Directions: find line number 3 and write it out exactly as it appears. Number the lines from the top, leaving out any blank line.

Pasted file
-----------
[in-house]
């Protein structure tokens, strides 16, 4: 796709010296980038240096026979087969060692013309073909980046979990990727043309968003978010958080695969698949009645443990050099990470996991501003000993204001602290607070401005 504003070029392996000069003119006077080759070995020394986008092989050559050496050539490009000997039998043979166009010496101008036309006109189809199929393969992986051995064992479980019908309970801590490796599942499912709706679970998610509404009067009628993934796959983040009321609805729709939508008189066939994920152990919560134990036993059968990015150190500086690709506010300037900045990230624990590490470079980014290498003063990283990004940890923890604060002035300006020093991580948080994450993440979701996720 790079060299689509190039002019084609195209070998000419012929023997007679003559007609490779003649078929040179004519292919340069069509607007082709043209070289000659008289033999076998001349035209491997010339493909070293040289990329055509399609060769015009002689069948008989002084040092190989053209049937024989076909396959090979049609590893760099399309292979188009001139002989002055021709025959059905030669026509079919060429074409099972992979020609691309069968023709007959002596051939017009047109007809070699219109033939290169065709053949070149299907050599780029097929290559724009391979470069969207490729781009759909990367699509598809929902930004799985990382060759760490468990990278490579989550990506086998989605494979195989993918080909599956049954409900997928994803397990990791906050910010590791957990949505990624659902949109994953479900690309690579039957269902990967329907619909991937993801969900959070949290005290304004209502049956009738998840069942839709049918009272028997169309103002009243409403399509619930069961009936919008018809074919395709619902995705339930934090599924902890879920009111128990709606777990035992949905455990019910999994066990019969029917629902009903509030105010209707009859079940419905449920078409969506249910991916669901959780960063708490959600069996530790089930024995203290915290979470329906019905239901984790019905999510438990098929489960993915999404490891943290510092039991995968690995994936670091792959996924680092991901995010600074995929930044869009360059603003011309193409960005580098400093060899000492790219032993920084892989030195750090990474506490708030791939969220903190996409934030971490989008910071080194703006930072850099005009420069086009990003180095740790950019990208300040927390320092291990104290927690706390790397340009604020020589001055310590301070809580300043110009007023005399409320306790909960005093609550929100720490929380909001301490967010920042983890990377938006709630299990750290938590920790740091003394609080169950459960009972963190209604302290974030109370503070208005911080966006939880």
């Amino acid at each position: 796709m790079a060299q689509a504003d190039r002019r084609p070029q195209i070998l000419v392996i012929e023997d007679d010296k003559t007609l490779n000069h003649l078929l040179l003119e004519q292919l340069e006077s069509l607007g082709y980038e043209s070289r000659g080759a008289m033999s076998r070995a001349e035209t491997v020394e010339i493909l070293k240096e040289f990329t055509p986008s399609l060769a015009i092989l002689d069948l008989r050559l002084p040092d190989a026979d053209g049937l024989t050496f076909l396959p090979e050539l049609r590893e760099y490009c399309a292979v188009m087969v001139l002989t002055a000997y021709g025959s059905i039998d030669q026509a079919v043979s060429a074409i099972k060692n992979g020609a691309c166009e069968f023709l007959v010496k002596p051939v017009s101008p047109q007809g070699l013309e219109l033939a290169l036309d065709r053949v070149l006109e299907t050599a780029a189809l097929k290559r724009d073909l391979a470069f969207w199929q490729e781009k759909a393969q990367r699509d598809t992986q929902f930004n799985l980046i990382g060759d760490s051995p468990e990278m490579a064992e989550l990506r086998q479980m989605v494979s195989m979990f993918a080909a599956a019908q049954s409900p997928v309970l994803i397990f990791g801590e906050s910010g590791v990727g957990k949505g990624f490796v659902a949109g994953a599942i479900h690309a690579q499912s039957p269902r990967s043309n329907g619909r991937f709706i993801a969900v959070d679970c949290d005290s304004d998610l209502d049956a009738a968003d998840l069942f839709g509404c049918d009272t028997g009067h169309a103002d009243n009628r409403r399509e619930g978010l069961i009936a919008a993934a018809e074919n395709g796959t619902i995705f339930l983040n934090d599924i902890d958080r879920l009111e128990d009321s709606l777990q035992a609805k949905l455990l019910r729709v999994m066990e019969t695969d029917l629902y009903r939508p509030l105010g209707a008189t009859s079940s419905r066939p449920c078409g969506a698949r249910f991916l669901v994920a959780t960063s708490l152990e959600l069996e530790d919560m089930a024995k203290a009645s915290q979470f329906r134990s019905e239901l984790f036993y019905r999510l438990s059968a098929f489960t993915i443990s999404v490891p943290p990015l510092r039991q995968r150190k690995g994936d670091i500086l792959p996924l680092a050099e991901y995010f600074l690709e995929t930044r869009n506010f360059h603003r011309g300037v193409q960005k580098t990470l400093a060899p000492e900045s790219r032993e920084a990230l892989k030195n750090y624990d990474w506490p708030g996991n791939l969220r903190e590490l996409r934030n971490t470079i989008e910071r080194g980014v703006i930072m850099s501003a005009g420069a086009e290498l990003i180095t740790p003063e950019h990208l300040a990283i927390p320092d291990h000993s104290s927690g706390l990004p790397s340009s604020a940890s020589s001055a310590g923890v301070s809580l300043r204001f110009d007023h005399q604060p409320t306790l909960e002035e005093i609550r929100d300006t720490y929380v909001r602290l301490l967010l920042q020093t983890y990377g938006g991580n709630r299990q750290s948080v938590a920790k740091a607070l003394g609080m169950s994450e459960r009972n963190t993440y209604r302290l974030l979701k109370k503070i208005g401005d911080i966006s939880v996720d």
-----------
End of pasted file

């Amino acid at each position: 796709m790079a060299q689509a504003d190039r002019r084609p070029q195209i070998l000419v392996i012929e023997d007679d010296k003559t007609l490779n000069h003649l078929l040179l003119e004519q292919l340069e006077s069509l607007g082709y980038e043209s070289r000659g080759a008289m033999s076998r070995a001349e035209t491997v020394e010339i493909l070293k240096e040289f990329t055509p986008s399609l060769a015009i092989l002689d069948l008989r050559l002084p040092d190989a026979d053209g049937l024989t050496f076909l396959p090979e050539l049609r590893e760099y490009c399309a292979v188009m087969v001139l002989t002055a000997y021709g025959s059905i039998d030669q026509a079919v043979s060429a074409i099972k060692n992979g020609a691309c166009e069968f023709l007959v010496k002596p051939v017009s101008p047109q007809g070699l013309e219109l033939a290169l036309d065709r053949v070149l006109e299907t050599a780029a189809l097929k290559r724009d073909l391979a470069f969207w199929q490729e781009k759909a393969q990367r699509d598809t992986q929902f930004n799985l980046i990382g060759d760490s051995p468990e990278m490579a064992e989550l990506r086998q479980m989605v494979s195989m979990f993918a080909a599956a019908q049954s409900p997928v309970l994803i397990f990791g801590e906050s910010g590791v990727g957990k949505g990624f490796v659902a949109g994953a599942i479900h690309a690579q499912s039957p269902r990967s043309n329907g619909r991937f709706i993801a969900v959070d679970c949290d005290s304004d998610l209502d049956a009738a968003d998840l069942f839709g509404c049918d009272t028997g009067h169309a103002d009243n009628r409403r399509e619930g978010l069961i009936a919008a993934a018809e074919n395709g796959t619902i995705f339930l983040n934090d599924i902890d958080r879920l009111e128990d009321s709606l777990q035992a609805k949905l455990l019910r729709v999994m066990e019969t695969d029917l629902y009903r939508p509030l105010g209707a008189t009859s079940s419905r066939p449920c078409g969506a698949r249910f991916l669901v994920a959780t960063s708490l152990e959600l069996e530790d919560m089930a024995k203290a009645s915290q979470f329906r134990s019905e239901l984790f036993y019905r999510l438990s059968a098929f489960t993915i443990s999404v490891p943290p990015l510092r039991q995968r150190k690995g994936d670091i500086l792959p996924l680092a050099e991901y995010f600074l690709e995929t930044r869009n506010f360059h603003r011309g300037v193409q960005k580098t990470l400093a060899p000492e900045s790219r032993e920084a990230l892989k030195n750090y624990d990474w506490p708030g996991n791939l969220r903190e590490l996409r934030n971490t470079i989008e910071r080194g980014v703006i930072m850099s501003a005009g420069a086009e290498l990003i180095t740790p003063e950019h990208l300040a990283i927390p320092d291990h000993s104290s927690g706390l990004p790397s340009s604020a940890s020589s001055a310590g923890v301070s809580l300043r204001f110009d007023h005399q604060p409320t306790l909960e002035e005093i609550r929100d300006t720490y929380v909001r602290l301490l967010l920042q020093t983890y990377g938006g991580n709630r299990q750290s948080v938590a920790k740091a607070l003394g609080m169950s994450e459960r009972n963190t993440y209604r302290l974030l979701k109370k503070i208005g401005d911080i966006s939880v996720d």